Boeing Didn't Provide Sufficient Training For 737 MAX: Ethiopia Crash Report

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Ethiopian investigators issued a report of last year's Ethiopian Airlines crash and found that Boeing did not provide sufficient pilot training for the 737 MAX.

Written By Bhavya Sukheja | Mumbai | Updated On:
Boeing

The Ethiopian investigators issued a report of last year's Ethiopian Airlines crash and found that Boeing did not provide sufficient pilot training for the 737 MAX. According to the recent interim report, Boeing's crucial flight software was also flawed and the design of the Maneuvering Characteristics Augmentation System (MCAS) 'made it vulnerable to undesirable activation'. The 2019 crash killed all 157 people on board and further triggered the global grounding of the MAX in the worst crisis in Boeing's history. 

The Nairobi-bound Boeing 737 MAX reportedly crashed six minutes after takeoff on March 10, 2019. It also followed the October 2018 crash of a 737 MAX operated by Lion Air in Indonesia, which killed 189 people. According to the reports, both accidents saw uncontrolled drops in the aircraft's nose in the moments before the plane crashed and the investigators have blamed the crash on the model's MCAS. 

READ: US Regulators Want Boeing To Rewire All 737 MAX Aircraft Before Clearing Them

Furthermore, the report also points out to the fact that the MCAS could be activated by a single angle-of-attack sensor reading, which measures the plane's angle vis-a-vis oncoming air to warn of impending stalls. The report also suggests that training provided by Boeing on the 737 MAX 'was found to be inadequate'. It also recommends that training simulators need to be capable of simulating scenarios in which the sensor fails.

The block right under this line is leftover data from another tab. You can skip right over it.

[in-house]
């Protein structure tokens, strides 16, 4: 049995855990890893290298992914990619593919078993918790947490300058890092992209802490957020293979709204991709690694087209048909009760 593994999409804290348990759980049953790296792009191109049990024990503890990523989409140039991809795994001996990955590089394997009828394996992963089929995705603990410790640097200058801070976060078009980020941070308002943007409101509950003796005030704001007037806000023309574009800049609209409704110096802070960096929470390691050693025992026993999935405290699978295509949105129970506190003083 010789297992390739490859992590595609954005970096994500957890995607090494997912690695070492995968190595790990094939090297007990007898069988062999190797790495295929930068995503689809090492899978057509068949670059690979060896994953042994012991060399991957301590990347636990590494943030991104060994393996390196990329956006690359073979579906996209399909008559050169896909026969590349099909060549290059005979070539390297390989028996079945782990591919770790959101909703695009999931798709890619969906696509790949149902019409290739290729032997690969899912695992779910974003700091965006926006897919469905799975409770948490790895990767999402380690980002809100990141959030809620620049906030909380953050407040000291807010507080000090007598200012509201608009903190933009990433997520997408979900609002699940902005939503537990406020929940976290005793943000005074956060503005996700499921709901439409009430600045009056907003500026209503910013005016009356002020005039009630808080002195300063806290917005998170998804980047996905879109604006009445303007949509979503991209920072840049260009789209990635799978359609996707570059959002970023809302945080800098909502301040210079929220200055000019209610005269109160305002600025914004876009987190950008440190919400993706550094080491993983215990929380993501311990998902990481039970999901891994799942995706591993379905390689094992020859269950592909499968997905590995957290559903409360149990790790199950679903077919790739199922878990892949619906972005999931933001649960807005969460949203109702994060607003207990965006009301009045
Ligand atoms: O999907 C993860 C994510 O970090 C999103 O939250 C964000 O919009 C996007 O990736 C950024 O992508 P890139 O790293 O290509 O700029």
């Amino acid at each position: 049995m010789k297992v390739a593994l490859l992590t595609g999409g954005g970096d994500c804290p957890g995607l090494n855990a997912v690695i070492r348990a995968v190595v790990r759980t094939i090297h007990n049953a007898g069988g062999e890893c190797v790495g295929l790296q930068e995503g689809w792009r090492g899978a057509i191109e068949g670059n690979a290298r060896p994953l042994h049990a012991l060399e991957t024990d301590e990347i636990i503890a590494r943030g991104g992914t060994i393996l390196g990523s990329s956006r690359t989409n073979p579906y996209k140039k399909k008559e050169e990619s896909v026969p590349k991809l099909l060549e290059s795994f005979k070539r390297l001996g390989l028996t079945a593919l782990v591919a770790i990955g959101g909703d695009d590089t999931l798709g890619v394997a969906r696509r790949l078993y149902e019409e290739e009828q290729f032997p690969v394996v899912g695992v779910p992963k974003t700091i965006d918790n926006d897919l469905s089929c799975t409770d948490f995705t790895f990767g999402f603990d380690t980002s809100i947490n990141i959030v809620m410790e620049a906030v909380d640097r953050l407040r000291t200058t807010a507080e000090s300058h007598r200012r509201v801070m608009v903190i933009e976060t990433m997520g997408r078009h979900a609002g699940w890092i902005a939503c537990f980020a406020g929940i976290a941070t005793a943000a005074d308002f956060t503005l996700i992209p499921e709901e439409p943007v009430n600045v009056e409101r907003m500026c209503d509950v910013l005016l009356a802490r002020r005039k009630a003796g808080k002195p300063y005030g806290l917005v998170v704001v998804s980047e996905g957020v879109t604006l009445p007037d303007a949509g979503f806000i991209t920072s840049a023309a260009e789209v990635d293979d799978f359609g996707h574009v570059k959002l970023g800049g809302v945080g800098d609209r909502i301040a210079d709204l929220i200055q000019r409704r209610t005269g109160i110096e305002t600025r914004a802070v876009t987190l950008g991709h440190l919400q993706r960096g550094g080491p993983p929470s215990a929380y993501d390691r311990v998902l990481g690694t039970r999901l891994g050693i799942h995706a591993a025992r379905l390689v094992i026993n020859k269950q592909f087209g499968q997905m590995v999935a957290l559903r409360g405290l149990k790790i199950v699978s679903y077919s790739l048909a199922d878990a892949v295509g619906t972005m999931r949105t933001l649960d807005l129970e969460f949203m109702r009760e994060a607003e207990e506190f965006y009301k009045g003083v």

READ: Report From Ethiopia Expected This Week In Boeing Max Crash

'Fundamentally flawed'

Earlier this week, US aviation regulators had also asked Boeing to rewire all their 737 MAX aircraft before allowing the troubled aircraft to fly again. According to reports, regulators have concluded that the wiring layout of their 737 MAX aircraft violates safety standards. The order to modify the wiring on planes would apply to almost 800 737 MAX aircraft that have already been produced and even those that have been handed over to airlines. 

As per reports, the aircraft manufacturer Boeing claimed that they were discussing the wiring issue with regulators and that they expected the planes to return to service by mid-2020. In February, a US congressional report accused Boeing of brushing off the concerns of engineers and released a 'fundamentally flawed' aircraft. The reports also claimes that the Federal Aviation Authority had failed in its duty to exercise oversight of the company and that it ignored warnings about the safety standards of the aircraft from its own experts. 

READ: Ethiopian Investigators Conclude Design Of Boeing 737 MAX Caused Crash: Reports

READ: FAA Seeks $19.7 Million Penalty Against Boeing Over Sensors

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